San Diego’s The Heavy Guilt is in many ways a second chance for Alfred Howard and Josh Rice, erstwhile members of the now defunct—or more fittingly, de-funked—Alfred Howard and the K23 Orchestra. After nearly a decade of touring, the ailing vocal chords of the band’s spoken word front man, Howard, brought the six-piece to a loud silence. Undeterred, he and “Instant” Rice set out searching the virtual countryside of K23’s fan base – via an e-blast – for a vocalist who could reignite the duo’s musical aspirations, and give life to their over 500 pages of lyrics. Enter Erik Canzonar. But what was created turned out to be a wholly different sonic experience then their former funk-soul-rock incarnation, with that transformation chronicled in this, their first release.

Many of the songs on Lift Us Up From This prove to be of a serious ilk: lyrics cover loss of some sort or another and the backing band doesn’t so much play, as claw at you. Album opener “Clove” slinks from speakers in a sultry, morosely waltz-like meander, as Canzona’s grit-laden voice reminisces on love with words gasped, as if suffocating, “She’s a thorn in your side, hard to pull, have to try.” Canzona’s pontifications again offer ambiguous hope as he asserts, “So we all get used to disaster,” on “Let This Daylight.” As if to further exasperate the sullen mood, The Heavy Guilt’s vocals are now buoyed by stark acoustic and serrated electric guitars, with the bouncy low-end at the core of K23’s funk-heavy, spoken poetics altogether removed – a clear signaling of their new Tom-Waits-meets-Wilco direction.

Though these songs are good in many regards, they also careen listeners towards serious, even glum vibes. That would be fine in measure, but the heavy concentration of so much muted energy throughout the first half of the album is a perplexing choice in that it threatens to ground the project before it even takes off. Indeed, if not for Sean Martin’s shimmering guitar riffs on “Heavier Than Mist,” many listeners might give up prematurely, feeling it’s all a bit too gloomy. That would be a shame because there truly are a cadre of elevating gems on this album that prove worthy of its lofty title. “On My Deck,” “Quill,” and “Home” display a depth in songwriting of folks-men like Nathan Moore and Bob Dylan who, despite their pull-no-punches, topical lyrics, are able to eschew defeatist leanings for an ultimately hopeful experience. “No Ceremony” is reminiscent of Langhorne Slim’s “Diamonds and Gold,” in its easy swagger and good vibrations, and given a chance, this, or any of these uplifting numbers could easily become mug-raising classics.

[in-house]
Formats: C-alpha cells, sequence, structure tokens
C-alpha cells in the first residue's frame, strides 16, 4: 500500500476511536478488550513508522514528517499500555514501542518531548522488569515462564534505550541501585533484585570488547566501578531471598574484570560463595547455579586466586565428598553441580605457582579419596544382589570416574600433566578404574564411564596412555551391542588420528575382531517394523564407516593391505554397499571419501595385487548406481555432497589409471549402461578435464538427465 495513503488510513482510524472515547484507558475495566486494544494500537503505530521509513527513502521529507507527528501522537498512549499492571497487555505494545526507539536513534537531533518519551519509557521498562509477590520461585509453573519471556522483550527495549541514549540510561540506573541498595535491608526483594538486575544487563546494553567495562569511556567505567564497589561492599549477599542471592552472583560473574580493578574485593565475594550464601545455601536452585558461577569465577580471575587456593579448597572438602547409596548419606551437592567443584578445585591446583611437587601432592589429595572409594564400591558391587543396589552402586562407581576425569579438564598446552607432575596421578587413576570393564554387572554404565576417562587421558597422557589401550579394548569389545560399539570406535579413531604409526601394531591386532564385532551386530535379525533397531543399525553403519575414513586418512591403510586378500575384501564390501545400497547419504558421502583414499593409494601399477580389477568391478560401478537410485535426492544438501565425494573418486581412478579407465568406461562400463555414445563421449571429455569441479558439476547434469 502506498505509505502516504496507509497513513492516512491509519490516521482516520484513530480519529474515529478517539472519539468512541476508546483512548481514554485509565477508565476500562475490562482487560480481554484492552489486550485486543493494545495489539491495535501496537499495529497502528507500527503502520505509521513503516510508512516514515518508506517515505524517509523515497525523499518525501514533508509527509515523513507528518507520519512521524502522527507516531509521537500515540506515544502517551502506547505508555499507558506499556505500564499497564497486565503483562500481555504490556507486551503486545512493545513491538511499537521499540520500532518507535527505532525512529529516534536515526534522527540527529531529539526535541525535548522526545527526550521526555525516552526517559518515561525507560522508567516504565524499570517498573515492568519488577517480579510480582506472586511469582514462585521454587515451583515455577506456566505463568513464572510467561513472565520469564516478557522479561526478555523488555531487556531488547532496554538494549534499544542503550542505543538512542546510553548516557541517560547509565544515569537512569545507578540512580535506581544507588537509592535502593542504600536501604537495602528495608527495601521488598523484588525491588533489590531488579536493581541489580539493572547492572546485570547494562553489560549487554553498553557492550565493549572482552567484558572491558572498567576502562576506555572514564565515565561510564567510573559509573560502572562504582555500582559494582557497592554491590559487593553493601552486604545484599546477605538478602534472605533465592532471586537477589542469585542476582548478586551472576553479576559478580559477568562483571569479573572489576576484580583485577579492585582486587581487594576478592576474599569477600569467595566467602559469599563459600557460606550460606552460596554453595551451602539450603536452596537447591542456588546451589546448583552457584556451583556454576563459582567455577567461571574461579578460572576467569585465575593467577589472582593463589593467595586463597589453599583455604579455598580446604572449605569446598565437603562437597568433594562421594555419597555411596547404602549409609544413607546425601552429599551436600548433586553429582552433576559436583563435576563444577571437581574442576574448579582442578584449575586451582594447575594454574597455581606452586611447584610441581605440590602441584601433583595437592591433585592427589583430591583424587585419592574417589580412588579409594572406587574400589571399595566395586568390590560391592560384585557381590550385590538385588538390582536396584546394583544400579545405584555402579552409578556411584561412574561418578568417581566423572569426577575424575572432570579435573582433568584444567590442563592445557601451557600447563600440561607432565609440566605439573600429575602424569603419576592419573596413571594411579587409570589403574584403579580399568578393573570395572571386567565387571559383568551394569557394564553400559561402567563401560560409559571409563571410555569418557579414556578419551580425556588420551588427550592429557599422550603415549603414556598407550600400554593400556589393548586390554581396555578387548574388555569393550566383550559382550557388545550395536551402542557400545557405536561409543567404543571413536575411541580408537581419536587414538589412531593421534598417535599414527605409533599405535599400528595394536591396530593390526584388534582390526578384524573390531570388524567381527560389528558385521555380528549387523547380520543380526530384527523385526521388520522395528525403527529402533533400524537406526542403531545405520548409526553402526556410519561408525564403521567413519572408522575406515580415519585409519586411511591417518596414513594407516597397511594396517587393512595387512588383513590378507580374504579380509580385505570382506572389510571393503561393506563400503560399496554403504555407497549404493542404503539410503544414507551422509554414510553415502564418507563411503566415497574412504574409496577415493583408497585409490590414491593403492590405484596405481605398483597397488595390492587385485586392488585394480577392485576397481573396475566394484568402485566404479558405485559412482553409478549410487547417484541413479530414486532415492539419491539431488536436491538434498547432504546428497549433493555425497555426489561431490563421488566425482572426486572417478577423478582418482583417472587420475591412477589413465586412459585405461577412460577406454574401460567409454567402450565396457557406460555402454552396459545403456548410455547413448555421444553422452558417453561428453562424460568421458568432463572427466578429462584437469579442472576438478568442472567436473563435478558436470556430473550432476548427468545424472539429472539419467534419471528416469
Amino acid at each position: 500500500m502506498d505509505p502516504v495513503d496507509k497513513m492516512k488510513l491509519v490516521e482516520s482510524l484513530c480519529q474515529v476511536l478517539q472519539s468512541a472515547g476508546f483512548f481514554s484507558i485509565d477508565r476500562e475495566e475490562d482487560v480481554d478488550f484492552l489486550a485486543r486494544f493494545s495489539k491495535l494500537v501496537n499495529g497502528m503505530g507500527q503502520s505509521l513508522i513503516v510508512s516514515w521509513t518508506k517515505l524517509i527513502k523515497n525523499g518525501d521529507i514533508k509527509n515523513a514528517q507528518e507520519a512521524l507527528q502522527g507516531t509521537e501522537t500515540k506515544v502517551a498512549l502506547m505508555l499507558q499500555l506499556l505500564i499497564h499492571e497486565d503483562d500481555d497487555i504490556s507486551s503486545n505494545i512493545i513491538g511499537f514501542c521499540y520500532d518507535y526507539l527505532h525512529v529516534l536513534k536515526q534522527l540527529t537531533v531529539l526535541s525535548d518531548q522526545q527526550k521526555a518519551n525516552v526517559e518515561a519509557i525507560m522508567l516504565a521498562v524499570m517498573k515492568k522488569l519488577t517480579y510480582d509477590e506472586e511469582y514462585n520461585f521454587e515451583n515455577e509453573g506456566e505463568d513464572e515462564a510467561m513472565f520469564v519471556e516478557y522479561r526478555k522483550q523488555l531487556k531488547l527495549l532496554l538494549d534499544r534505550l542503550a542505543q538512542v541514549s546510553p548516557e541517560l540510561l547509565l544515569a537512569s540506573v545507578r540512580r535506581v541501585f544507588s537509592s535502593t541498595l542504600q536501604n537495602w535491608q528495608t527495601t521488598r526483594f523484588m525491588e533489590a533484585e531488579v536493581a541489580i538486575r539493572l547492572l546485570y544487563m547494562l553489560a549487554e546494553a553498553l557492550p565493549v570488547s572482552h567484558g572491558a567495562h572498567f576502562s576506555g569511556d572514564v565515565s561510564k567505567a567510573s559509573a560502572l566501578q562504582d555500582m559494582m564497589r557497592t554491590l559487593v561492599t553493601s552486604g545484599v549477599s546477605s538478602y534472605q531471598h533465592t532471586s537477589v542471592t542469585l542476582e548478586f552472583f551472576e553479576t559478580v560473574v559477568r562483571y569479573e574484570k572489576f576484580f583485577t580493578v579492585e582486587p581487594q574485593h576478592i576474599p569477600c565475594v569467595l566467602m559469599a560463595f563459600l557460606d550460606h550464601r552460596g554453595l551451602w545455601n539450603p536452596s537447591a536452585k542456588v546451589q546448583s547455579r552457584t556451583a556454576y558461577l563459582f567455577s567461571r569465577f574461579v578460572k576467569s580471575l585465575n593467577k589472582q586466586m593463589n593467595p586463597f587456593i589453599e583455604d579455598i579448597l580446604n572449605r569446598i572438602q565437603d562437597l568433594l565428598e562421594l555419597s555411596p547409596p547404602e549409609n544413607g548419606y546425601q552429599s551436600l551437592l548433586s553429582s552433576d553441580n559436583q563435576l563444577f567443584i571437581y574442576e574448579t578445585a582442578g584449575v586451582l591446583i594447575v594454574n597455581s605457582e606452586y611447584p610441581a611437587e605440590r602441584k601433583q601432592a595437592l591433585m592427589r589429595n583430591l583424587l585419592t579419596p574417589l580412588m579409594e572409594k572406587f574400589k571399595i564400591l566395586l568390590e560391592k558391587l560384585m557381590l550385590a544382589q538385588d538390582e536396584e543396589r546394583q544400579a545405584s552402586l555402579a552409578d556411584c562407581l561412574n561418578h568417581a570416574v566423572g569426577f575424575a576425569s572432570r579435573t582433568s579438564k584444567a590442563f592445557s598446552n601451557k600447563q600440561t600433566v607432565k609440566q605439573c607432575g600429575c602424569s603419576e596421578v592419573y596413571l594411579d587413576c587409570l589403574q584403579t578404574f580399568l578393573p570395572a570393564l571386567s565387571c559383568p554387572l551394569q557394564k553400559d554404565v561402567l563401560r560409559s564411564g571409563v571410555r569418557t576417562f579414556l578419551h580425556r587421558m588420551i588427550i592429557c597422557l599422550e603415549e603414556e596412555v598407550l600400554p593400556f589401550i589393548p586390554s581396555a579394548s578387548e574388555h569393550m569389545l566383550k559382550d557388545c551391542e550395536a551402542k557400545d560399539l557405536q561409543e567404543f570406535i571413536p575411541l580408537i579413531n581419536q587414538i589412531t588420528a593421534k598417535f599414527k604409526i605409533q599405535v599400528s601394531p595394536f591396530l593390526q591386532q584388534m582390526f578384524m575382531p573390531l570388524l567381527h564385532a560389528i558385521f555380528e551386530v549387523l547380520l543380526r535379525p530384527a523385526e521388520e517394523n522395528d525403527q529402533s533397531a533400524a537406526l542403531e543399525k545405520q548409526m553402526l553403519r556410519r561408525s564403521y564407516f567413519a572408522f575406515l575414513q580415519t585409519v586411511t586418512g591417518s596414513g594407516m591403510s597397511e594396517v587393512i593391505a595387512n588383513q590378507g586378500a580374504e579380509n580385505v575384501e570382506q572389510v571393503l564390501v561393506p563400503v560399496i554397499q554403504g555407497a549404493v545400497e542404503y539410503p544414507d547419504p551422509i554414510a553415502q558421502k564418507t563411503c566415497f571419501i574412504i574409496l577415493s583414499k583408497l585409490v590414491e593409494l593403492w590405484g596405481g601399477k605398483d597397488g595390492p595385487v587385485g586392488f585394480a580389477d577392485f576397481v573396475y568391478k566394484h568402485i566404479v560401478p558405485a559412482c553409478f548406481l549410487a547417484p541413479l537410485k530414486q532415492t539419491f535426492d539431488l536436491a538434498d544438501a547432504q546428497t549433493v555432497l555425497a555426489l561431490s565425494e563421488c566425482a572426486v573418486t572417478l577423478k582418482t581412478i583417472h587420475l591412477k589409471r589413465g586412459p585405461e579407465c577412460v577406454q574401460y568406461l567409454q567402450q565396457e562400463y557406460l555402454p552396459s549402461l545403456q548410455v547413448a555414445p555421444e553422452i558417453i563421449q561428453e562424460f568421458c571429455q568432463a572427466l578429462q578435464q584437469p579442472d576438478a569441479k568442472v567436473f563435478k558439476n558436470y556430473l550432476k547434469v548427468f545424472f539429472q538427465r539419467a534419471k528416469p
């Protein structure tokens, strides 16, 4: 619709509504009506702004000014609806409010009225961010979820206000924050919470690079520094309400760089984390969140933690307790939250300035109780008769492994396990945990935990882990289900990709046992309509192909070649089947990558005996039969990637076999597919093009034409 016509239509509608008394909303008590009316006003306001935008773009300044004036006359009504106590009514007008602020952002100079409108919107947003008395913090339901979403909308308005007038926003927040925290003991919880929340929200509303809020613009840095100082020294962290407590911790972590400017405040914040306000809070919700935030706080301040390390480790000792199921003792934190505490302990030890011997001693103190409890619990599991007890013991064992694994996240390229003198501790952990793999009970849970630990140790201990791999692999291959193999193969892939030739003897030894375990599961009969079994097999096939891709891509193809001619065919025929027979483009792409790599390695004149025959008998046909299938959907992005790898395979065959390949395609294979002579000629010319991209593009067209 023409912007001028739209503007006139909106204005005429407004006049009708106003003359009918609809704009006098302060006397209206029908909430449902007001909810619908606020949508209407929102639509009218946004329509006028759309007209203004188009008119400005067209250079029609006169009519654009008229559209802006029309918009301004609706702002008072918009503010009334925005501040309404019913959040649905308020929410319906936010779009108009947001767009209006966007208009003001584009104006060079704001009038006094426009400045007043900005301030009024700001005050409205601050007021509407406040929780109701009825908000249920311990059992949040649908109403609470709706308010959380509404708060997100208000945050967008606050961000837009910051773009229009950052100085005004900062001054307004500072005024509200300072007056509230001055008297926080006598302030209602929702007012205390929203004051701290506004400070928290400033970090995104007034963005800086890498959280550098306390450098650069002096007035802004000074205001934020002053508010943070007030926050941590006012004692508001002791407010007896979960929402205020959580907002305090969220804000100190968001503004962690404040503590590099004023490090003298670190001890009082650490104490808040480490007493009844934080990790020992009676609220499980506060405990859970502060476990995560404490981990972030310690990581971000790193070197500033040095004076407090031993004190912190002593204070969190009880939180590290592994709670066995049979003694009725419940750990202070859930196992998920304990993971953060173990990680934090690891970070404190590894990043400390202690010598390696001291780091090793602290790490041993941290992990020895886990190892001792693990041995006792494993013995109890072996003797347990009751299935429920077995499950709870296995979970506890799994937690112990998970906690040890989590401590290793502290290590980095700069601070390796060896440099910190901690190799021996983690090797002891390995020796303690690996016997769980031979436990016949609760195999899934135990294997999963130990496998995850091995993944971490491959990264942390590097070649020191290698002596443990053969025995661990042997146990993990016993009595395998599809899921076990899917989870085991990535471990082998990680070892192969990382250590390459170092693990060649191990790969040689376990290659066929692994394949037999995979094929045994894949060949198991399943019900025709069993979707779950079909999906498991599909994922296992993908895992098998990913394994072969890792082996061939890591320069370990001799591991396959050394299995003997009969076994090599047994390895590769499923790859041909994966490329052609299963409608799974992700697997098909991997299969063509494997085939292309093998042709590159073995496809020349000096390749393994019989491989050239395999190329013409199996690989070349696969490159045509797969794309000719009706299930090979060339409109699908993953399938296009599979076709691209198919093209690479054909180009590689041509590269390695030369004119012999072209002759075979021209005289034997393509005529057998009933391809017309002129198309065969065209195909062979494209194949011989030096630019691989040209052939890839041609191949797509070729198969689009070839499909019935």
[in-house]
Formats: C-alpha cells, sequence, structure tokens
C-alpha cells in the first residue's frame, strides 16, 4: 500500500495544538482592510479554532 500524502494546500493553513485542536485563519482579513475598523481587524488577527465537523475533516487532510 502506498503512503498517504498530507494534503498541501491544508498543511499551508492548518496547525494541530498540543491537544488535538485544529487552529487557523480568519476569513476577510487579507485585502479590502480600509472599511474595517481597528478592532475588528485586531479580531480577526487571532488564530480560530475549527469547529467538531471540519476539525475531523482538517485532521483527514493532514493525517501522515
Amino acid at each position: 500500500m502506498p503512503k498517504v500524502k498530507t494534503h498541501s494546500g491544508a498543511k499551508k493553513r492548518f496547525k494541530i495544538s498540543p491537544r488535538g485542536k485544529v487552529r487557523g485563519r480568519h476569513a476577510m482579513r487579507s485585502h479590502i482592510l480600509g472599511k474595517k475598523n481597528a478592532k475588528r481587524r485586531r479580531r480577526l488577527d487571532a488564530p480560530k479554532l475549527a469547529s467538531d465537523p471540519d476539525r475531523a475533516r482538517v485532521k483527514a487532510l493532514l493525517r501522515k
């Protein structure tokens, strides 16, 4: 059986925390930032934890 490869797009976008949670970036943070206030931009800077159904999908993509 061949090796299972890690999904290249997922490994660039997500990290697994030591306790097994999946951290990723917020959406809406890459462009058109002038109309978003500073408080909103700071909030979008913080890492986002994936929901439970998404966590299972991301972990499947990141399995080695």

This album mainly suffers from logistical missteps: a top heavy balance and some areas of flat recording – the signature of a truly independent release. Yes, more diversity evenly peppered throughout could have gone a long way, but, regardless, it’s clear that these guys are on to something here. Taken alone, their songs display some true talent, with good musicianship – particularly J Smart’s tasteful drumming – and good song writing that strives to appeal to the softer side of your gray matter. After listening to Lift Us Up From This, particularly those tunes that actually, you know, lift us up from this, your interest is undeniably piqued. And with a bit more time understanding the fine-workings of their new vehicle, The Heavy Guilt could churn out something that’s truly compelling. This project, on its own merits, is a good first effort from a promising new band with what appears to be a bright future.